In 1960, HBR published a famous article by Theodore Levitt called “Marketing Myopia.” Levitt made a powerful argument that organizations should stop defining themselves by what they produced and instead re-orient themselves toward customer needs. No one had so aggressively and practically made the case for centering on customers.
In 2009, Simon Sinek took a slightly different approach to this concept with what he calls “The Golden Circle”. He asserts that people don’t buy what you do. They buy why you do it.
Sinek’s Golden Circle has three layers:
- Why? – The core purpose of the business. It’s why the business exists.
- How? – The value proposition of the business/your secret sauce.
- What? – Products & Services you deliver.
Sinek says that many organizations focus on the “what” but don’t do a good job articulating their “why” and often dismiss this as “fluff”. By articulating the “why”, people who share those fundamental beliefs and passions will become customers and your most loyal advocates. It’s key to attract and retain customers.
Why? and the Impact on Customer Acquisition
There are a few key foundational elements to your marketing and sales efforts. What target audience you focus on, in what channels you’ll reach them, your value proposition, your messaging and points of differentiation that will lead them to you vs. another solution. The How? and What? in the Golden Circle help get to those foundational elements. However, it’s impossible to effectively craft your messaging and build your brand without knowing your why?
The Challenge of getting to Why?
Part of the challenge for many business leaders is that if customers are buying and a business is growing, it’s easy to get comfortable. An expanding market keeps an organization from having to think very hard or imaginatively. Let’s face it, during times of growth, many don’t give much thought as to how to expand and often think it will continue.
But time and again, expanding markets don’t guarantee success. Others can come in and fill a need that you aren’t. The railroads did not get into trouble because there was no longer a need for passenger and freight transportation. It’s just that cars, trucks, planes and technology filled the need better. It’s because they didn’t know “why” they were in business – what purpose they were serving, therefore, they didn’t innovate their “what”. They just thought they needed more of what they had.
The other challenge is changing a mindset. Many business owners feel that the efforts that do not directly “sell” a product or service specifically are wasted marketing dollars and sales efforts. With technology the buying process has changed dramatically. With the right efforts, many of your best prospects will find you vs. you finding them. With really knowing and understanding your “why”, you can craft the right strategy that yields concrete results: leads and conversions.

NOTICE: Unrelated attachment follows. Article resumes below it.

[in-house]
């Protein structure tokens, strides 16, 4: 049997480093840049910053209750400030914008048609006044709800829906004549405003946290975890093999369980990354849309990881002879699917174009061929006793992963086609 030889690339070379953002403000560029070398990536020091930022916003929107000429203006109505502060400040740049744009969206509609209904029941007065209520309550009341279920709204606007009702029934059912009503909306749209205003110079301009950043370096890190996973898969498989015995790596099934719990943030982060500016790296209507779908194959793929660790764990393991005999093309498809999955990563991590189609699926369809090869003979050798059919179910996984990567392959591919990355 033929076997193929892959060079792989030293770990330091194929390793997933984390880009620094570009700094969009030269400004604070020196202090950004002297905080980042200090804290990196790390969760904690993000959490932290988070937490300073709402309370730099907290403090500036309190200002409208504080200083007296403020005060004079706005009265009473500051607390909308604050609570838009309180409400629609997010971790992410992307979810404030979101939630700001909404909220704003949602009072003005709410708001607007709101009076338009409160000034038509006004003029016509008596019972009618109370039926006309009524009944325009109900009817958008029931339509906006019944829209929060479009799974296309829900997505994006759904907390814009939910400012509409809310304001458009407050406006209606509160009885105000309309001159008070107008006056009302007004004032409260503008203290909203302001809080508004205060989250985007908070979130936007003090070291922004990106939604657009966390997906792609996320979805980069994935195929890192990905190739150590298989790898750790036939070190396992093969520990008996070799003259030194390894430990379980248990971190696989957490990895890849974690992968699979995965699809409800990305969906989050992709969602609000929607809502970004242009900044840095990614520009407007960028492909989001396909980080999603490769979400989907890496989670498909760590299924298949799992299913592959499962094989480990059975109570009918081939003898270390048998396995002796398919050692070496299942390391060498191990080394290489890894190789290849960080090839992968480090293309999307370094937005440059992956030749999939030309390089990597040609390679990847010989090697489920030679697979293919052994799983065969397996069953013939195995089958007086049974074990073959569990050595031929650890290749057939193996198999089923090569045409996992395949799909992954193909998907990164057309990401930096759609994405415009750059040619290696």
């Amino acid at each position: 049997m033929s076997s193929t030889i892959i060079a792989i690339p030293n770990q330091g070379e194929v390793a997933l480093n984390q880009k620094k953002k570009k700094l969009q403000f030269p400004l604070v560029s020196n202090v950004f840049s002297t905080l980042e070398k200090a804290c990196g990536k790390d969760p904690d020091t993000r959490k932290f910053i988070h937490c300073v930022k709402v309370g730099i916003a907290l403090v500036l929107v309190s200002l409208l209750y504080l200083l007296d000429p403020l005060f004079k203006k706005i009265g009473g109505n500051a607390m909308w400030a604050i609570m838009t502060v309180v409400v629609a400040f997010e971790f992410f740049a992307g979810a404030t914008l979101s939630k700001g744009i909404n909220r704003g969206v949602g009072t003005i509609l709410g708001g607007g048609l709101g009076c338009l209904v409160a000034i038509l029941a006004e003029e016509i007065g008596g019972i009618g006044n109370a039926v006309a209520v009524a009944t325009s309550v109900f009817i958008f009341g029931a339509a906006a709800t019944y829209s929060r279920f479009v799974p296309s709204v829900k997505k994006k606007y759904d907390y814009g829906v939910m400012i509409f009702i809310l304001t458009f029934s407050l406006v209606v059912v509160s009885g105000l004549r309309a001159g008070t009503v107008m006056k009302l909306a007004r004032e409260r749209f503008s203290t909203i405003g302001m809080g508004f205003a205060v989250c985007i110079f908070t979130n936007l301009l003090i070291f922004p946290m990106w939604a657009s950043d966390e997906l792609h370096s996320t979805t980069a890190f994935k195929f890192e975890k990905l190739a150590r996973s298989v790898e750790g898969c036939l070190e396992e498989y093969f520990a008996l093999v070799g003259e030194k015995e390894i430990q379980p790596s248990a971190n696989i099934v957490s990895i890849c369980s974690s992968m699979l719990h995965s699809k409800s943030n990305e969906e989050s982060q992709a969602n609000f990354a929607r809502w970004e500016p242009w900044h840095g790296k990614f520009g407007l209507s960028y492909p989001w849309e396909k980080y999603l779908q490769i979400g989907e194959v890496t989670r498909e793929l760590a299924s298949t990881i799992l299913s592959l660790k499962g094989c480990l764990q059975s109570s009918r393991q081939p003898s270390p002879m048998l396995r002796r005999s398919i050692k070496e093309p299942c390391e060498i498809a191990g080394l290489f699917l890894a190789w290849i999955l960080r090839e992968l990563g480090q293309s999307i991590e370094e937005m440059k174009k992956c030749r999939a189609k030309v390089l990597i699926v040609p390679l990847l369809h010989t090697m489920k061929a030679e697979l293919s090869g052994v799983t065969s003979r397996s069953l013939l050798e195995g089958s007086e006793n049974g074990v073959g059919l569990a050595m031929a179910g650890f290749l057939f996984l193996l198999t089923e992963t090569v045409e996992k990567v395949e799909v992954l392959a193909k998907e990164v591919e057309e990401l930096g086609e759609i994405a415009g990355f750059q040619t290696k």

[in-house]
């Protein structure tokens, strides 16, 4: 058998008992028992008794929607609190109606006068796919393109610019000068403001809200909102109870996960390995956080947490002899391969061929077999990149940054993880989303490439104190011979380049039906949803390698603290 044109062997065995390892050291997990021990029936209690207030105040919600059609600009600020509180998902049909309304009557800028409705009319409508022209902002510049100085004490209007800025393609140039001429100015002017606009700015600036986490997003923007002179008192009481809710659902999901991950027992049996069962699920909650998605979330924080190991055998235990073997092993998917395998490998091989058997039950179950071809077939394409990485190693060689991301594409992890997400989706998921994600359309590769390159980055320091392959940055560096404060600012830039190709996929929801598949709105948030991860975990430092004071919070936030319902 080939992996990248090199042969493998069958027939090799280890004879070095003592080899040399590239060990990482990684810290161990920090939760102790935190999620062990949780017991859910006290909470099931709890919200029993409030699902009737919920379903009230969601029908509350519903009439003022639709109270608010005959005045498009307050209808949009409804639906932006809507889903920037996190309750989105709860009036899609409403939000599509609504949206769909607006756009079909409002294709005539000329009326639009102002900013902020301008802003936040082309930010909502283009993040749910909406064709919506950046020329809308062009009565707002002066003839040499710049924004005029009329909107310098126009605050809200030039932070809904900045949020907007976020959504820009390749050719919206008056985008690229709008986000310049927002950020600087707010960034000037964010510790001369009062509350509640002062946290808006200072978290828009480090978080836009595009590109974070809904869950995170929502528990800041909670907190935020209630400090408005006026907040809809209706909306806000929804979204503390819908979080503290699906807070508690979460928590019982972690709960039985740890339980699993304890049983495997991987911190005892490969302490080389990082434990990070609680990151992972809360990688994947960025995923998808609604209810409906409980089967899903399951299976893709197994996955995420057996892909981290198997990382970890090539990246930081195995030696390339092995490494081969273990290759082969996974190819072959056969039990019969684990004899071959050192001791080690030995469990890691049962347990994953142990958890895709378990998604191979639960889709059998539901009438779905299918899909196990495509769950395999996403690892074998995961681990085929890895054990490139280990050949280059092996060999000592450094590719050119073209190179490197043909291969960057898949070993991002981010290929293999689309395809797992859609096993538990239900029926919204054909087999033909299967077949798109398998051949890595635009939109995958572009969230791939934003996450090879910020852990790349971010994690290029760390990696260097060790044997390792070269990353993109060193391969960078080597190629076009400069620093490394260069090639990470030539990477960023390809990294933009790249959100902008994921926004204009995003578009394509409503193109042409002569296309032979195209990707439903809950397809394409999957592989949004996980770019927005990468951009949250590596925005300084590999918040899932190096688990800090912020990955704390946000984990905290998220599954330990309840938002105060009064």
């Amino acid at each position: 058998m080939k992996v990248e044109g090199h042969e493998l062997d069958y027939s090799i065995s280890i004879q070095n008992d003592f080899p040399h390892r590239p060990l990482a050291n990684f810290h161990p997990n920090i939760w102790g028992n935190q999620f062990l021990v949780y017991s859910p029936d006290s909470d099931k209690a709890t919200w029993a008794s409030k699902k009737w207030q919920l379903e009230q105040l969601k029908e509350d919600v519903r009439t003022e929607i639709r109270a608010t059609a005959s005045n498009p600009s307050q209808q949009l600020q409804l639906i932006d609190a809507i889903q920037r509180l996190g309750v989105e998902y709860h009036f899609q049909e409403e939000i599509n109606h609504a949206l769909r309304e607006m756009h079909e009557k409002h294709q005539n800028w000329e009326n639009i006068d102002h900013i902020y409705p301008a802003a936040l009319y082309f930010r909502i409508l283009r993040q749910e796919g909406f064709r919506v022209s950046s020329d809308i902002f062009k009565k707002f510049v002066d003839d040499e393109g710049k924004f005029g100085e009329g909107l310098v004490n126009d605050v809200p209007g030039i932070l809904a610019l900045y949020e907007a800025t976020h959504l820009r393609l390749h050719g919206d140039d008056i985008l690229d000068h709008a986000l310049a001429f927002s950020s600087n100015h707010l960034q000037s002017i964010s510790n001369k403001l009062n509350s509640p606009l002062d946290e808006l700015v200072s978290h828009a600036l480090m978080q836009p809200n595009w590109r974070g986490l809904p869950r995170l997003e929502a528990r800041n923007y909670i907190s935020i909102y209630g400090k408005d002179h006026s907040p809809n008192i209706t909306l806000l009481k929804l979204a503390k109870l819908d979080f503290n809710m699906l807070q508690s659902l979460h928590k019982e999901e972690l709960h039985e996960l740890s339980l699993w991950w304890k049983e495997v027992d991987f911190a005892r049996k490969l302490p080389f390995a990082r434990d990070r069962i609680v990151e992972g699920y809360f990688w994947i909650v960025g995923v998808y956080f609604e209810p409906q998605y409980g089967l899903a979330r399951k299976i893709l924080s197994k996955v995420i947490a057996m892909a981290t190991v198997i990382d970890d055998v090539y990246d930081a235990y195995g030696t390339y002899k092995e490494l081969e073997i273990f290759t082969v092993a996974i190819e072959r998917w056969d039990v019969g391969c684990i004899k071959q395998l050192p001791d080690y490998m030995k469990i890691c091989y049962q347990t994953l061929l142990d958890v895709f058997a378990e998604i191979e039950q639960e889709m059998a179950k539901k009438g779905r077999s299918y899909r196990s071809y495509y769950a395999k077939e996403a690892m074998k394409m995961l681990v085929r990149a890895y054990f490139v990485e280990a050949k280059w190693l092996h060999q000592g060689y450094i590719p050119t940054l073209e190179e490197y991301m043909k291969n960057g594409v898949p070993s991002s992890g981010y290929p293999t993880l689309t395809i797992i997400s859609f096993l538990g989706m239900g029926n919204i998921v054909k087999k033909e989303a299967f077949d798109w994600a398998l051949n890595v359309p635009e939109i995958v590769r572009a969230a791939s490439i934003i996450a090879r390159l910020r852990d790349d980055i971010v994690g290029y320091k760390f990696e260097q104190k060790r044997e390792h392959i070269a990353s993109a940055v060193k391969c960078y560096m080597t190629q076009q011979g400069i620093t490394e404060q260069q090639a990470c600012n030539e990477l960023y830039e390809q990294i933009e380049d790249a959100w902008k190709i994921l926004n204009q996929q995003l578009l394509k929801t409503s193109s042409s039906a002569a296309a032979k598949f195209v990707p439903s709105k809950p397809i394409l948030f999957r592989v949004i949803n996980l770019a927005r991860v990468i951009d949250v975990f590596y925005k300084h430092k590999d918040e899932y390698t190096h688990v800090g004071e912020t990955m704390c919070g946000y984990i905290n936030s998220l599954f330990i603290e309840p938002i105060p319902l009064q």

3 Examples of Companies That Really Know Their Why
Nike doesn’t sell just shoes, but they sell many products and services because they are very clear about their “why” which is “inspiring the athlete in all of us”. If Red Bull was just in the energy drink business, would they have orchestrated Stratos, where Felix Baumgartner did a freefall jump from 128,000+ feet? That freefall jump makes sense for a company whose purpose is “helping us live our lives to the absolute extreme”. – it builds their brand and their connection in their customer’s lives. Ok – those are consumer examples. You say those don’t apply in B2B. Let’s take Marketo. Marketo is a marketing automation software company. They are on a mission to solve marketers’ biggest challenges of today and tomorrow. They have created an initiative and community called The Marketing Nation. This community is made up of marketing peers to help each other become better marketers. If they were just selling marketing automation software, they wouldn’t have created the community.
It’s worth a little time to really figure out what business you are and the purpose you serve. It will enable you to innovate products, services, programs that help make deeper connections to your current and future customers.
Nancy Koors is a co-founder of Growing B2B. GrowingB2B helps businesses build a marketing-led lead generation effort to enable sustainable growth. To make sense of the complexity of the customer acquisition process, tools and identify how to better align your marketing and sales efforts, join GrowingB2B at the Customer Acquisition Accelerator Bootcamp. Register Now as it starts January 12, 2017. If you can’t make the bootcamp or just need help developing or improving your customer acquisition efforts, contact Nancy here.